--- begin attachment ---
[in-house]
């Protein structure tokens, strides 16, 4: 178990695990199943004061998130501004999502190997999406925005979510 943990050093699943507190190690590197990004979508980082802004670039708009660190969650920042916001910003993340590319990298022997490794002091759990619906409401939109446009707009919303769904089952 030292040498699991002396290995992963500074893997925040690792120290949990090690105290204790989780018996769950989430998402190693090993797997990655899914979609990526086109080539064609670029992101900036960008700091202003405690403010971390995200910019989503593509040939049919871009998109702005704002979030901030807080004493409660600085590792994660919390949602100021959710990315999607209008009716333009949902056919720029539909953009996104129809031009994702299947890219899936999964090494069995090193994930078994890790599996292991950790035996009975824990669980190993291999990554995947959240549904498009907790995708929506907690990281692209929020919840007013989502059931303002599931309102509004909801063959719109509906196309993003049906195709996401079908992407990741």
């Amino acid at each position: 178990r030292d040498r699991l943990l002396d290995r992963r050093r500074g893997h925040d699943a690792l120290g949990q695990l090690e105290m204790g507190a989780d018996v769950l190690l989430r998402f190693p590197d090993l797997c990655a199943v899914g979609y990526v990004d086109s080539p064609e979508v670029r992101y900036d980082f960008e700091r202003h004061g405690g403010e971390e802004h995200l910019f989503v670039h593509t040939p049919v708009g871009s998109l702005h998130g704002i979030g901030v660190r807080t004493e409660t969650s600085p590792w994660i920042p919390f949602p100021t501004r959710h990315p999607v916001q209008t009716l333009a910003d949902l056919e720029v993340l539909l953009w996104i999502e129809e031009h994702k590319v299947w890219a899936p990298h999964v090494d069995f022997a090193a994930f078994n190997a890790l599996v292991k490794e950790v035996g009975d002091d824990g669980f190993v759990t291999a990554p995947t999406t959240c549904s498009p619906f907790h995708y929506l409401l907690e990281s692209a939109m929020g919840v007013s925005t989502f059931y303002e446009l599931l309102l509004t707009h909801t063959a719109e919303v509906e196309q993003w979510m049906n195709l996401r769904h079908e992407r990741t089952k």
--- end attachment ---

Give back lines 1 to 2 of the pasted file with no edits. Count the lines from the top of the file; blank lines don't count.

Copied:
[in-house]
């Protein structure tokens, strides 16, 4: 178990695990199943004061998130501004999502190997999406925005979510 943990050093699943507190190690590197990004979508980082802004670039708009660190969650920042916001910003993340590319990298022997490794002091759990619906409401939109446009707009919303769904089952 030292040498699991002396290995992963500074893997925040690792120290949990090690105290204790989780018996769950989430998402190693090993797997990655899914979609990526086109080539064609670029992101900036960008700091202003405690403010971390995200910019989503593509040939049919871009998109702005704002979030901030807080004493409660600085590792994660919390949602100021959710990315999607209008009716333009949902056919720029539909953009996104129809031009994702299947890219899936999964090494069995090193994930078994890790599996292991950790035996009975824990669980190993291999990554995947959240549904498009907790995708929506907690990281692209929020919840007013989502059931303002599931309102509004909801063959719109509906196309993003049906195709996401079908992407990741």